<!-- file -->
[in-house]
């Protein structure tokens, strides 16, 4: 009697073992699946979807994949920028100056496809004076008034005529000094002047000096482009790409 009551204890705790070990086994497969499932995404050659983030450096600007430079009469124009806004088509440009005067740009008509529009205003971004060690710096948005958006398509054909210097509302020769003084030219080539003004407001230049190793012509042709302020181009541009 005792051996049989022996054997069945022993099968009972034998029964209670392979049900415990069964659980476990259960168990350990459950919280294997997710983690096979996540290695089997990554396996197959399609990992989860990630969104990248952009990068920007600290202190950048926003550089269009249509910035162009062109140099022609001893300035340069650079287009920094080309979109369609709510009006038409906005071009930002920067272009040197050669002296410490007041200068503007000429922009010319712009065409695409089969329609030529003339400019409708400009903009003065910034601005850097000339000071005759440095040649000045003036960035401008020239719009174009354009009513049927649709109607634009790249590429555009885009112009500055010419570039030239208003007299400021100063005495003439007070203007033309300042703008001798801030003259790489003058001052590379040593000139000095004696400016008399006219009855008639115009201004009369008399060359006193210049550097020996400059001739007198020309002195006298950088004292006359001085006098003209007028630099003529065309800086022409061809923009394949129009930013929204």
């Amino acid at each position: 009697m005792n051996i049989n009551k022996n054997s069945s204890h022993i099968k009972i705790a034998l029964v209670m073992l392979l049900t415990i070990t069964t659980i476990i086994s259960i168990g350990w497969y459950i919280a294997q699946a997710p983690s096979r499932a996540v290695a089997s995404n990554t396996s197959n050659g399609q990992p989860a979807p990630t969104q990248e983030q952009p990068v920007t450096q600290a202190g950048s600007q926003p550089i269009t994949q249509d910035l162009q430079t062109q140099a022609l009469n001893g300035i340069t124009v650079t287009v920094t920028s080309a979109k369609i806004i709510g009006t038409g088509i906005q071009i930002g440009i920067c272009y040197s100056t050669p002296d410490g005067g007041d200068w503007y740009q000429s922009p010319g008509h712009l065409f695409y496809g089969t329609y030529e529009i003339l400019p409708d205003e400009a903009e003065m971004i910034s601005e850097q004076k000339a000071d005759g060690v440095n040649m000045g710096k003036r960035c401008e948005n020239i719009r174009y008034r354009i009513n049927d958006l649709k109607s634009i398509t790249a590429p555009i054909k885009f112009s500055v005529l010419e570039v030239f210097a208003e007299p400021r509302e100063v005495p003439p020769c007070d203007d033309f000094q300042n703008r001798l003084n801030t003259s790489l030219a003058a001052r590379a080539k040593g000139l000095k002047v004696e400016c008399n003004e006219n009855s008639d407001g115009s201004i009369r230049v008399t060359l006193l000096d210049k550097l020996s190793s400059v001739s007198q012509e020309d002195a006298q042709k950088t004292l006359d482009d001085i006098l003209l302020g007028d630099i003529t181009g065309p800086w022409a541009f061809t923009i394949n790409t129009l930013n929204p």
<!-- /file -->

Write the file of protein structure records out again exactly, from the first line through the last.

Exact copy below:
[in-house]
């Protein structure tokens, strides 16, 4: 009697073992699946979807994949920028100056496809004076008034005529000094002047000096482009790409 009551204890705790070990086994497969499932995404050659983030450096600007430079009469124009806004088509440009005067740009008509529009205003971004060690710096948005958006398509054909210097509302020769003084030219080539003004407001230049190793012509042709302020181009541009 005792051996049989022996054997069945022993099968009972034998029964209670392979049900415990069964659980476990259960168990350990459950919280294997997710983690096979996540290695089997990554396996197959399609990992989860990630969104990248952009990068920007600290202190950048926003550089269009249509910035162009062109140099022609001893300035340069650079287009920094080309979109369609709510009006038409906005071009930002920067272009040197050669002296410490007041200068503007000429922009010319712009065409695409089969329609030529003339400019409708400009903009003065910034601005850097000339000071005759440095040649000045003036960035401008020239719009174009354009009513049927649709109607634009790249590429555009885009112009500055010419570039030239208003007299400021100063005495003439007070203007033309300042703008001798801030003259790489003058001052590379040593000139000095004696400016008399006219009855008639115009201004009369008399060359006193210049550097020996400059001739007198020309002195006298950088004292006359001085006098003209007028630099003529065309800086022409061809923009394949129009930013929204």
């Amino acid at each position: 009697m005792n051996i049989n009551k022996n054997s069945s204890h022993i099968k009972i705790a034998l029964v209670m073992l392979l049900t415990i070990t069964t659980i476990i086994s259960i168990g350990w497969y459950i919280a294997q699946a997710p983690s096979r499932a996540v290695a089997s995404n990554t396996s197959n050659g399609q990992p989860a979807p990630t969104q990248e983030q952009p990068v920007t450096q600290a202190g950048s600007q926003p550089i269009t994949q249509d910035l162009q430079t062109q140099a022609l009469n001893g300035i340069t124009v650079t287009v920094t920028s080309a979109k369609i806004i709510g009006t038409g088509i906005q071009i930002g440009i920067c272009y040197s100056t050669p002296d410490g005067g007041d200068w503007y740009q000429s922009p010319g008509h712009l065409f695409y496809g089969t329609y030529e529009i003339l400019p409708d205003e400009a903009e003065m971004i910034s601005e850097q004076k000339a000071d005759g060690v440095n040649m000045g710096k003036r960035c401008e948005n020239i719009r174009y008034r354009i009513n049927d958006l649709k109607s634009i398509t790249a590429p555009i054909k885009f112009s500055v005529l010419e570039v030239f210097a208003e007299p400021r509302e100063v005495p003439p020769c007070d203007d033309f000094q300042n703008r001798l003084n801030t003259s790489l030219a003058a001052r590379a080539k040593g000139l000095k002047v004696e400016c008399n003004e006219n009855s008639d407001g115009s201004i009369r230049v008399t060359l006193l000096d210049k550097l020996s190793s400059v001739s007198q012509e020309d002195a006298q042709k950088t004292l006359d482009d001085i006098l003209l302020g007028d630099i003529t181009g065309p800086w022409a541009f061809t923009i394949n790409t129009l930013n929204p």